Breast Lump l Overview of Fibrocystic Breast Disease (FCD)

Fibrocystic breast disease (FCD) is a “nondisease” that includes nonmalignant breast lesions such as microcystic and macrocystic changes, fibrosis, ductal or lobular hyperplasia, adenosis, apocrine metaplasia, fibroadenoma, papilloma, papillomatosis, and other changes. Atypical ductal or lobular hyperplasia is associated with a moderate increase in breast cancer risk.

Fibroadenoma, the second most common tumor of the breast after carcinoma, is a benign neoplasm of glandular epithelium and is usually accompanied by a significant increase in connective tissue stroma. Both conditions present as palpable masses and warrant follow-up evaluation.


  • Tender breasts
  • Nodular areas
  • Dominant mass
  • Thickening
  • Nipple discharge
  • Can vary with menstrual cycle


  • Although frequently seen and diagnosed, mechanism of development not understood.
  • Because found in majority of healthy breasts, regarded as nonpathologic process
  • With hormone replacement therapy, may be carried into menopausal age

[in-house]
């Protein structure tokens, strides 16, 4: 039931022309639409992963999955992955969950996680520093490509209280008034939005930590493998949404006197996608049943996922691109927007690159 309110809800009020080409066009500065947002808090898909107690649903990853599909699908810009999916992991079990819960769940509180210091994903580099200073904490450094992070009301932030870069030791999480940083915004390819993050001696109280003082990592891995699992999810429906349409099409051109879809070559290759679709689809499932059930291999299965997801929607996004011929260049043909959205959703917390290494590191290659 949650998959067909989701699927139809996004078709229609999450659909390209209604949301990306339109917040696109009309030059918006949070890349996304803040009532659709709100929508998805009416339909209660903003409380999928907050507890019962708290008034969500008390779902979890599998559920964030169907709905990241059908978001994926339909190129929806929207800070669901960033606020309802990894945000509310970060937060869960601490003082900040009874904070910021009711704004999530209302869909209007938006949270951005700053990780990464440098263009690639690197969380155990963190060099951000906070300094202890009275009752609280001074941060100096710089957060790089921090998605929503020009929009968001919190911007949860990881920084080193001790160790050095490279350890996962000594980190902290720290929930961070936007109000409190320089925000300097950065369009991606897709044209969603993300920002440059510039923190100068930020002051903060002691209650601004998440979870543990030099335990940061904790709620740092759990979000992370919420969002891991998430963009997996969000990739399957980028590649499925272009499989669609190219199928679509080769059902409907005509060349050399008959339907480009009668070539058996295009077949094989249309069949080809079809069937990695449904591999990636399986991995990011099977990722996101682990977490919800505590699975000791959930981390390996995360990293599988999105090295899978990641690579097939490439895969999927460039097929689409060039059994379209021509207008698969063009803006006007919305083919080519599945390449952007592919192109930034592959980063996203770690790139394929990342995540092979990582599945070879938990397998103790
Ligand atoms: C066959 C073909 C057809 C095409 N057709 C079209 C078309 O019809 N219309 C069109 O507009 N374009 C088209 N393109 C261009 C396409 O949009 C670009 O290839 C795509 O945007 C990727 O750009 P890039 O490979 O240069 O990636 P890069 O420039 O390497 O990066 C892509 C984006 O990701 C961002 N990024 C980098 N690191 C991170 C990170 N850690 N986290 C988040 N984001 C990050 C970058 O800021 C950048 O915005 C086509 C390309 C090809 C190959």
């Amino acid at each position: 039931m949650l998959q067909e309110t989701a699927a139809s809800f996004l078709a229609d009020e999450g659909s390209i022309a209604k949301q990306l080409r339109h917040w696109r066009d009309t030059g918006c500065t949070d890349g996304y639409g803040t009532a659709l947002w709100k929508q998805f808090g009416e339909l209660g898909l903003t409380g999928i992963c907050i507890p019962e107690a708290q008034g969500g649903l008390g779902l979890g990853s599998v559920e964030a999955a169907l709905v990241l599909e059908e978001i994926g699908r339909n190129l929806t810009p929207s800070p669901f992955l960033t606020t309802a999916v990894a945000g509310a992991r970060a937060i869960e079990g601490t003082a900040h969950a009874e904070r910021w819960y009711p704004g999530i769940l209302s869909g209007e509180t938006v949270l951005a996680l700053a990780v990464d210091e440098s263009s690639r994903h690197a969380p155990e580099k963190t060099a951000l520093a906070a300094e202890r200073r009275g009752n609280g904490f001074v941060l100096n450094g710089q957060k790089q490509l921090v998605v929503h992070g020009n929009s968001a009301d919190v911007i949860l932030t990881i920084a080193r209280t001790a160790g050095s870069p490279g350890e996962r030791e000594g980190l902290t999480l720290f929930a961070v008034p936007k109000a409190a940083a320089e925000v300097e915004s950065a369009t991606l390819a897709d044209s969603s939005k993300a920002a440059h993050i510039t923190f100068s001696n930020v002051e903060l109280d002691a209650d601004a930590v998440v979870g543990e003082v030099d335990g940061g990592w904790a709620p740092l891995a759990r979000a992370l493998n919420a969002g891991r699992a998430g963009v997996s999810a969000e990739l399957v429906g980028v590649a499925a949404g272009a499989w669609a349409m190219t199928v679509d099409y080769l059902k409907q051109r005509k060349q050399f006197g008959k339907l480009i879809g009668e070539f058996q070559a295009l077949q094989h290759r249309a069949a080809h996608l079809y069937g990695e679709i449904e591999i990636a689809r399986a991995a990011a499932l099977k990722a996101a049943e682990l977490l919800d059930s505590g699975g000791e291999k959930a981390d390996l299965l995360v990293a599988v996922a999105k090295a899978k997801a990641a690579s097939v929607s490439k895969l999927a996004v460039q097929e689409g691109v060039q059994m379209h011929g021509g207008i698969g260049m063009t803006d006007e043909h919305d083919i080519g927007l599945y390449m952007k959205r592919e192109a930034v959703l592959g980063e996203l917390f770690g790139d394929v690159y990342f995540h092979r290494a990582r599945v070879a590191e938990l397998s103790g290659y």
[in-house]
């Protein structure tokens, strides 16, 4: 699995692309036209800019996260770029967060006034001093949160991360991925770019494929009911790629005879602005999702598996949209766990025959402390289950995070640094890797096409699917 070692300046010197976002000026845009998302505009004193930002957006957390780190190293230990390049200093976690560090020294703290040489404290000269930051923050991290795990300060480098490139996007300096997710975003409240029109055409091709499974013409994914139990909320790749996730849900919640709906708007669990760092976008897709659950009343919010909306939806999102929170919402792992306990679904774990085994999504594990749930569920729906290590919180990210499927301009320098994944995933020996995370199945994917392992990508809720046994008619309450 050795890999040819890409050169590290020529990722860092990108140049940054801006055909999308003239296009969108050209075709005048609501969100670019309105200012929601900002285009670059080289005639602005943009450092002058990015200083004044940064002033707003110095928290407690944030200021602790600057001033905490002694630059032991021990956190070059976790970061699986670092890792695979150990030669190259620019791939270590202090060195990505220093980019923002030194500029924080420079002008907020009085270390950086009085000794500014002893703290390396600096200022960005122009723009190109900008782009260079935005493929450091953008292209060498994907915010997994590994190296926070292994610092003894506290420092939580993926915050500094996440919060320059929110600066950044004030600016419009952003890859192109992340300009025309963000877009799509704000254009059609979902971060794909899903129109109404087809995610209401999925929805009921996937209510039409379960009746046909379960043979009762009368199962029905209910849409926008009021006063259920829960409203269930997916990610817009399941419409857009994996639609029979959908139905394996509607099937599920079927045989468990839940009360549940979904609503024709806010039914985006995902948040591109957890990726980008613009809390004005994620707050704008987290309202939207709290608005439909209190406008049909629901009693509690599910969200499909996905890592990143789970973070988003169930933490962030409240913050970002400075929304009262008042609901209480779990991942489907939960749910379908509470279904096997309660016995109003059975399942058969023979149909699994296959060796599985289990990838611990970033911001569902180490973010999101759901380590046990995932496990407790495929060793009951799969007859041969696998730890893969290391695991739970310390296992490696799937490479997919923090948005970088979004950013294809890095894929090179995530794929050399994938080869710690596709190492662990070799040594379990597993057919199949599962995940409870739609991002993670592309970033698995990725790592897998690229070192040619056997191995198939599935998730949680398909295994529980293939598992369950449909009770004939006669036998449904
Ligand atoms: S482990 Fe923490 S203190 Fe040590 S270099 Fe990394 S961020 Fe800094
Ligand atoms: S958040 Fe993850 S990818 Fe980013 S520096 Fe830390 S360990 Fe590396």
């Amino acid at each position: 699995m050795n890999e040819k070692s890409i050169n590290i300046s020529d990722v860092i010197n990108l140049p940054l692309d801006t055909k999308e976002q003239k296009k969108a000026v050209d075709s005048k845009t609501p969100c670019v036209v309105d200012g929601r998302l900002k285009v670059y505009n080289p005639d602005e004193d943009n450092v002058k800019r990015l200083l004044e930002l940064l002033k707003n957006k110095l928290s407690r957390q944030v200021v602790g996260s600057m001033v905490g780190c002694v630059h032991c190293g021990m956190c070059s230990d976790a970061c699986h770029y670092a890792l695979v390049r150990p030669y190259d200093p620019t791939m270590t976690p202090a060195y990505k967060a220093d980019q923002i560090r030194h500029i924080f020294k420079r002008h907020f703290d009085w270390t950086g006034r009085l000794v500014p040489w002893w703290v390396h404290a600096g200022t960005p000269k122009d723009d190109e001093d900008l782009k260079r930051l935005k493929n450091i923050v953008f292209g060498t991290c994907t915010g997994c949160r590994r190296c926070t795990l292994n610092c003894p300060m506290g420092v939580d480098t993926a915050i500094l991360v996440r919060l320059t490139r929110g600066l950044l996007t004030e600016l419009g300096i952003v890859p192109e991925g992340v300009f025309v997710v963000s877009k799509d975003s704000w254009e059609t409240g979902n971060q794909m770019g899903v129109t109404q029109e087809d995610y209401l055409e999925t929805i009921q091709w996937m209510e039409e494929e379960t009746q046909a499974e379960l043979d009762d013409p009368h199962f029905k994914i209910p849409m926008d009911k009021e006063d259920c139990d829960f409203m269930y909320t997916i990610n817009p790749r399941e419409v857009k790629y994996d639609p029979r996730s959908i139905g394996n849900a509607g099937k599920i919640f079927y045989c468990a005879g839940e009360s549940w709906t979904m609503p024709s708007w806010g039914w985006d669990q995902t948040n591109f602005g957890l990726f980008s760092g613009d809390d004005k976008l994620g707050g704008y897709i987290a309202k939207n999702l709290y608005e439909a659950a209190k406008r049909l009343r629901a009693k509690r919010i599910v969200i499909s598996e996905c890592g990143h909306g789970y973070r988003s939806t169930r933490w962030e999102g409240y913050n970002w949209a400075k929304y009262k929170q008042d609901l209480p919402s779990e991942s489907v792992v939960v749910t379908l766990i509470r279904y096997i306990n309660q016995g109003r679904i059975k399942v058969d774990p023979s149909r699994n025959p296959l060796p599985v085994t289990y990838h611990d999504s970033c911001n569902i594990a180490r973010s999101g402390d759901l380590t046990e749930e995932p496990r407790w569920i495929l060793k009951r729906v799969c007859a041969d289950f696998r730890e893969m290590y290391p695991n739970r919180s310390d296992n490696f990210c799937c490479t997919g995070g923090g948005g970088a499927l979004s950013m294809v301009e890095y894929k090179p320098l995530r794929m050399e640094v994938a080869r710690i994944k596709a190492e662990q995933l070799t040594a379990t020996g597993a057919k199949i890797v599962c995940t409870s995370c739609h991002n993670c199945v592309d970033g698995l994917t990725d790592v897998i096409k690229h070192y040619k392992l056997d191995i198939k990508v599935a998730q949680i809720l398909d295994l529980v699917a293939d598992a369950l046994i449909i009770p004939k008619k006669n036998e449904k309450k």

• If presenting as dominant mass or masses: exclude possible carcinoma.
  • Carcinoma: detection is difficult with FCD, particularly among premenopausal women.
  • If presenting with nipple discharge: differentiate from discharge of possible malignant origin (Paget’s disease of breast .


  • Exclude breast carcinoma if breast mass, thickening, discharge, and pain present.
  • Perform biopsy of suspected area for histologic confirmation.



Mammography and ultrasound studies required:

  • For mammographic changes (suspicious densities, microcalcifications, architectural distortion): careful evaluation, including possibly biopsy to exclude breast cancer.
  • Ultrasound study: to establish cystic nature of clinical or mammographic mass lesion


  • Not considered a “disease” and does not require treatment
  • Surgical intervention diagnostic to eliminate possibility of breast cancer
  • Periodic physician examination to follow patients with FCD who have pronounced nodular features
  • Aspiration for palpable cysts. (Note: Cysts often recur; repeat aspiration is not always required unless pain is a problem.)

For Breast Pain

  • Danocrine (Danazol): limited success reported.
  • Bromocriptine or tamoxifen: used less frequently.
  • Limited caffeine intake: generally not as successful in controlling pain or nodularity as originally suggested.

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